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July 20-22, 2012
Just My Opinion, Man
Bernie Glassman's ongoing series responding to community member questions
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What are Bearing Witness Retreats?

Bernie's Opinion:
In the days of Shakyamini Buddha, during the rainy season, Buddha would stop his meandering and spend time with his monks and nuns in one locale. In Japanese this period is called Ango, a period in space and time of peace. In English we use the word retreat to often mean “getting away from the issues of the world.” A Bearing Witness Retreat is becoming one with the “issues of the world.” A Zen Meditation Retreat is to bear witness to the wholeness of life. I use the word “plunge” for my Bearing Witness Retreats. To plunge into the unknown, i.e., to plunge into that which my rational mind can’t fathom. These plunges or Bearing Witness Retreats have helped folks let go of their attachments to their ideas or concepts and experience things as they are.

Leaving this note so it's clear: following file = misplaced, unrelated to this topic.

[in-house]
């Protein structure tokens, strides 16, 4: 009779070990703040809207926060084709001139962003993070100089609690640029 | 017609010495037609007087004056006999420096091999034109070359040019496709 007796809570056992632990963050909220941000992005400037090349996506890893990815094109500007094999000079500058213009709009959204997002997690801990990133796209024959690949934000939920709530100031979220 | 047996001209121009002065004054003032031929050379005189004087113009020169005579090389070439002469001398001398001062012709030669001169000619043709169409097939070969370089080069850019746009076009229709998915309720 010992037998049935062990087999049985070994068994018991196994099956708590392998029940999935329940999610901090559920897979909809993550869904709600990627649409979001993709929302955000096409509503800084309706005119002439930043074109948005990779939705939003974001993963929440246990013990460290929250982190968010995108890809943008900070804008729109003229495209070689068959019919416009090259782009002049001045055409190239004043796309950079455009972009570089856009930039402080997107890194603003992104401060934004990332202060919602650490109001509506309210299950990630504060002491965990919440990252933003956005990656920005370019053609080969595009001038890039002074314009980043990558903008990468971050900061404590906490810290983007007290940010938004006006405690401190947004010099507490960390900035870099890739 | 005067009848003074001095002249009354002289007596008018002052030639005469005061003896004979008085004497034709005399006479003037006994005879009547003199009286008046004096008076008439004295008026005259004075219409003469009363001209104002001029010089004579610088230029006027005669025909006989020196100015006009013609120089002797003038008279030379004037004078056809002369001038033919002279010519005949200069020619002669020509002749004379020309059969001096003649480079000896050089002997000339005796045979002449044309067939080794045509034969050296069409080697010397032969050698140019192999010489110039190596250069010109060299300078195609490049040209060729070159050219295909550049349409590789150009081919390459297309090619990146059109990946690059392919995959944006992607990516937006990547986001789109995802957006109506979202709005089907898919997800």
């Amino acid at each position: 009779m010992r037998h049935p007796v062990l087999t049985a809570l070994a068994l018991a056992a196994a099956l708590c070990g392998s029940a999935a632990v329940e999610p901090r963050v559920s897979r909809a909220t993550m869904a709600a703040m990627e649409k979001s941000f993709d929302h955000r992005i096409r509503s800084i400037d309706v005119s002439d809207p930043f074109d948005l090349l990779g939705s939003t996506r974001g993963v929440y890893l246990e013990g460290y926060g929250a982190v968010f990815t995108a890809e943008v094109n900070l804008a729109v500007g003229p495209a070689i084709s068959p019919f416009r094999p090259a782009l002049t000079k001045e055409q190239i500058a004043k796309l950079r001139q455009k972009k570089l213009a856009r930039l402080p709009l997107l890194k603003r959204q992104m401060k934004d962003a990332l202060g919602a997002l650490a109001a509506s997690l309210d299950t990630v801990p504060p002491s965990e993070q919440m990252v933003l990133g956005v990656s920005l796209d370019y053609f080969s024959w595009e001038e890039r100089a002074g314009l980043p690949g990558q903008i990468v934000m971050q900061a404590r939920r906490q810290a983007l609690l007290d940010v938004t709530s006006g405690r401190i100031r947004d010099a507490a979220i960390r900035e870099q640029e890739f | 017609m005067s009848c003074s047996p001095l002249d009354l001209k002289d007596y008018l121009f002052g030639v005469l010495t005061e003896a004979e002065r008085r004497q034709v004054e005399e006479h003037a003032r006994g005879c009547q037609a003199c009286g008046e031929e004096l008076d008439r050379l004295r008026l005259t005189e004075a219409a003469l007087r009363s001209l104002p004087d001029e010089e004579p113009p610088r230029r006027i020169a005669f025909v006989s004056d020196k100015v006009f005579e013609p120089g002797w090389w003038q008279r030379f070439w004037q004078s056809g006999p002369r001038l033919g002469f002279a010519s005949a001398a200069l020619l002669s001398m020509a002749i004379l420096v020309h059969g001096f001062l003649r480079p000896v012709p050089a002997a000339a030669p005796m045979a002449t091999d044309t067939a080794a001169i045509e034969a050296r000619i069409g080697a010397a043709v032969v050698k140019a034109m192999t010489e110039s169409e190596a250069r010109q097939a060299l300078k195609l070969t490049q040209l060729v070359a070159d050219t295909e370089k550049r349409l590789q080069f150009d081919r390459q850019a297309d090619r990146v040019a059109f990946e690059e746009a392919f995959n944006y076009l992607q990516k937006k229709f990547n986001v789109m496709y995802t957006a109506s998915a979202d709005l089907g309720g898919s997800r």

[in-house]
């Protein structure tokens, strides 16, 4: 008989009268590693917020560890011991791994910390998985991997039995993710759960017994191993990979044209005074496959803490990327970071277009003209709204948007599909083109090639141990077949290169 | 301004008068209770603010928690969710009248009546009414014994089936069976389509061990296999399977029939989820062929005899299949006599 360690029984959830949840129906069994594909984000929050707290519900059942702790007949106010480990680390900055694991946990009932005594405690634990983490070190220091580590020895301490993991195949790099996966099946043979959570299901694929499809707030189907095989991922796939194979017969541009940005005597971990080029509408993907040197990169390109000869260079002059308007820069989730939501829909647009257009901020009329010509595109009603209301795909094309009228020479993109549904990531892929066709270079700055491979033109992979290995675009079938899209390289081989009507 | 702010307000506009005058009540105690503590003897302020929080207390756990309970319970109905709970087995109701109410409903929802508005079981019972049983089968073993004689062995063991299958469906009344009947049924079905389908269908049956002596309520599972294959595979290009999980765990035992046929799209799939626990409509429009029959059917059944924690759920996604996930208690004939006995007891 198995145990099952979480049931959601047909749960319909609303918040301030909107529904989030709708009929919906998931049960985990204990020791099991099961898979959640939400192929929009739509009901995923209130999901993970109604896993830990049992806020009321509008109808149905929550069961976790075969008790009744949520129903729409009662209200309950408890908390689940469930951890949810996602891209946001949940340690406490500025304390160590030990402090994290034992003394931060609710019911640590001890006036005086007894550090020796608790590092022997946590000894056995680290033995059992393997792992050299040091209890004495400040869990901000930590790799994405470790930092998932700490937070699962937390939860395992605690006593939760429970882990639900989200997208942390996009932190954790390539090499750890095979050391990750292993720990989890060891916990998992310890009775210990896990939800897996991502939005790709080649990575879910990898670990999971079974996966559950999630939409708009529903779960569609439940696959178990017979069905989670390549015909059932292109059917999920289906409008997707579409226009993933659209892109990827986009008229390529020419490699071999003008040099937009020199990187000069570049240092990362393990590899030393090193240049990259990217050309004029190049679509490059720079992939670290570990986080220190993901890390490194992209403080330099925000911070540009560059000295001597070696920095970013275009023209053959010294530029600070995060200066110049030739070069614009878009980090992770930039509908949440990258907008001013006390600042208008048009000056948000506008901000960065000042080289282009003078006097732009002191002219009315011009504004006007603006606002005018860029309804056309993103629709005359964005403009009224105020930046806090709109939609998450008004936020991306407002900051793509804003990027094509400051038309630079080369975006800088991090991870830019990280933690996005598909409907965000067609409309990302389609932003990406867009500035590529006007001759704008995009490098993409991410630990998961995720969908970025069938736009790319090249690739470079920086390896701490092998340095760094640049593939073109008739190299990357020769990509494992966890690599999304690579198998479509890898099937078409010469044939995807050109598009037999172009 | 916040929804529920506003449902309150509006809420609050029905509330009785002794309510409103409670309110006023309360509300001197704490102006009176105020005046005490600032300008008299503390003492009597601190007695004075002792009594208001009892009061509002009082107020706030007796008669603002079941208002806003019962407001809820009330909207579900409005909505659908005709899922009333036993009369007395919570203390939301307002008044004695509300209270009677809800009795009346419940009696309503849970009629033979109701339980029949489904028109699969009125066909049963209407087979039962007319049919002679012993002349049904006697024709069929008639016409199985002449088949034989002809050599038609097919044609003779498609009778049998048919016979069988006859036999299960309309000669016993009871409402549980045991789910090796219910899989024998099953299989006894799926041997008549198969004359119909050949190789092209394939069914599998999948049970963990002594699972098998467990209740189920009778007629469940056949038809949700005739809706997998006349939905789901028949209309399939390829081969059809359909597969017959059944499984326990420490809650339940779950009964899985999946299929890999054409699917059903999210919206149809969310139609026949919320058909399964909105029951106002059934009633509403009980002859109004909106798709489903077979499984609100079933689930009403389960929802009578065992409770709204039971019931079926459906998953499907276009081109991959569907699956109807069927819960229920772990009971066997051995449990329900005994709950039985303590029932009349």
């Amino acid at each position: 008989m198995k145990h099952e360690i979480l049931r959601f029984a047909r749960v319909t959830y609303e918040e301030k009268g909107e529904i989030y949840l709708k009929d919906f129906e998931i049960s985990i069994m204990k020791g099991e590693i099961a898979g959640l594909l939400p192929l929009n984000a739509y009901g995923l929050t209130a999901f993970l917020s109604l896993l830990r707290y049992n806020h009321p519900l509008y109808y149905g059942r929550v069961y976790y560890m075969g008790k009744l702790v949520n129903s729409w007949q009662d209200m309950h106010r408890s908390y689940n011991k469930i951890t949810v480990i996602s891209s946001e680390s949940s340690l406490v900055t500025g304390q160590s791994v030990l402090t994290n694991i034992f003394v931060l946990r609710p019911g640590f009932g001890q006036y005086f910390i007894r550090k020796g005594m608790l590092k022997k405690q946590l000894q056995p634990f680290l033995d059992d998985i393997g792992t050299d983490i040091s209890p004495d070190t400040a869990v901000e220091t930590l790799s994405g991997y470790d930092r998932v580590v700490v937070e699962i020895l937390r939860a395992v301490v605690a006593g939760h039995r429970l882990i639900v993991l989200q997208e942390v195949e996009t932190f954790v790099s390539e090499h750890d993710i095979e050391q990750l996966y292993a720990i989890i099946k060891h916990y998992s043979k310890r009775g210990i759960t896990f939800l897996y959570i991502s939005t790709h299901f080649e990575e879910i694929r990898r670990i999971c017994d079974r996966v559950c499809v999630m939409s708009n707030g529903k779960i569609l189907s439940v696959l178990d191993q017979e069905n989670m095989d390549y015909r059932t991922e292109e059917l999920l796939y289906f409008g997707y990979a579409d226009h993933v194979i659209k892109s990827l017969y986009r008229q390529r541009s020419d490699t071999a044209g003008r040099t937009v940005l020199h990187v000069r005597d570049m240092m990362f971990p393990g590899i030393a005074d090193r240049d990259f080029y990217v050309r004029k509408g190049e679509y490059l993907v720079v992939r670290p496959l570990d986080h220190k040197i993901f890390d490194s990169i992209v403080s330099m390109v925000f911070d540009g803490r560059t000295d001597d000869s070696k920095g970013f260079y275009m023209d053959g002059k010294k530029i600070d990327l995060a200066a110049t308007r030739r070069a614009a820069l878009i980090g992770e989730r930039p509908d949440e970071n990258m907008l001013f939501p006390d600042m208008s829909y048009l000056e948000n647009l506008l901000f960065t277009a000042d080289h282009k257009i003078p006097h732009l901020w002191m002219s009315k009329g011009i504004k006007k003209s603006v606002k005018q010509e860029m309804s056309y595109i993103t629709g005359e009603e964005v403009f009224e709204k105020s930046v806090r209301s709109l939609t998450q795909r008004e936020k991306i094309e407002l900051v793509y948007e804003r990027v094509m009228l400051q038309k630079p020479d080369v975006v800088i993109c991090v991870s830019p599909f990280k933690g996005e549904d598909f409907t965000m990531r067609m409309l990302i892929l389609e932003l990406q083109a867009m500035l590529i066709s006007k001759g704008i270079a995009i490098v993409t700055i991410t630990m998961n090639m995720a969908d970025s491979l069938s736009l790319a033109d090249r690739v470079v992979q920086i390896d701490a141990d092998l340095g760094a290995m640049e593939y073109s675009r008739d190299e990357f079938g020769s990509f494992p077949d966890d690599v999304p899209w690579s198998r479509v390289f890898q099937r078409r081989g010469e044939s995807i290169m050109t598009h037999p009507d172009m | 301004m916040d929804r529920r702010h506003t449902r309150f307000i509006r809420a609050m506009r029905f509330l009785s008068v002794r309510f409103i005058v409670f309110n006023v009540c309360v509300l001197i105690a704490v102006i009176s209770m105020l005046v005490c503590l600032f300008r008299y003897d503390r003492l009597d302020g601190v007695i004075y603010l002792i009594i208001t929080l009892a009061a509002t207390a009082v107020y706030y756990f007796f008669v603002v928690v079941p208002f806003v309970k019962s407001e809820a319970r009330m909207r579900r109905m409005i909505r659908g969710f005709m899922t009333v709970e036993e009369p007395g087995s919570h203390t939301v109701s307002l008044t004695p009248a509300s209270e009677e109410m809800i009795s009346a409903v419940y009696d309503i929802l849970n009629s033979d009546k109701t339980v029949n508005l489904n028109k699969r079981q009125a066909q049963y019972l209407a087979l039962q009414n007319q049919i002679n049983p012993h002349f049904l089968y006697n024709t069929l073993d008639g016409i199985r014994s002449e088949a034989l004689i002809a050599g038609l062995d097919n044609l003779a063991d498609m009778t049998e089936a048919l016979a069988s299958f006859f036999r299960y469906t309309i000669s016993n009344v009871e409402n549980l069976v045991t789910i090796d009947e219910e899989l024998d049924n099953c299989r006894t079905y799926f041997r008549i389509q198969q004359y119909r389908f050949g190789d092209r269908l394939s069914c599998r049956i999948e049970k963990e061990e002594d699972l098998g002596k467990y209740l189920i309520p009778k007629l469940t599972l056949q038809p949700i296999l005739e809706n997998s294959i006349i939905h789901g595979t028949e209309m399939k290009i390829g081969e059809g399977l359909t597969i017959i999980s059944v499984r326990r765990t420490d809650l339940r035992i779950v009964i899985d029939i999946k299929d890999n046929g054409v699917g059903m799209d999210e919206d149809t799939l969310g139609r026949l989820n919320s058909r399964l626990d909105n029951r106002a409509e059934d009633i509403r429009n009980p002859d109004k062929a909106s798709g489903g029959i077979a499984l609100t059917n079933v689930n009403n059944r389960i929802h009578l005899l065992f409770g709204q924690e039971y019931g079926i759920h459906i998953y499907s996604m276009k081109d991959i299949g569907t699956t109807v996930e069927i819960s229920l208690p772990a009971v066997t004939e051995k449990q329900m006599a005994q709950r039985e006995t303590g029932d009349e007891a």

My two best known Bearing Witness Retreats are:
  1. In the Streets and
  2. At Auschwitz/Birkenau

Bernie's Opinion to: 

Why do you call the Bearing Witness in Auschwitz event a retreat?

From Judy Lukin: Why do you call the Bearing Witness in Auschwitz event a “retreat?” It seems so incongruous. How could one have a “retreat” at the site of the torture and murder of one’s family and one’s people? One retreats to a place of safety. Auschwitz was not that. Your work seems good and important, but my family’s history makes it difficult for me to get past the use of the word “retreat” in this context.

Bernie's Opinion:

As you can see from my explanation of Bearing Witness Retreats, I use the word “retreat” differently from how you refer to it. At the Auschwitz/Birkenau Bearing Witness Retreat we invite as many voices as we can to attend and we deal with the issues of diversity. This means we deal with anger, guilt, love, hate, forgiveness, non-forgiveness, blame, victim, oppressor.
I is indeed difficult to do this work but my experience has shown that much healing arises from this. I have never looked at a retreat as a place of safety but rather as a place to deal with the inter-connectedness of life which is often very threatening to our sense of ego.



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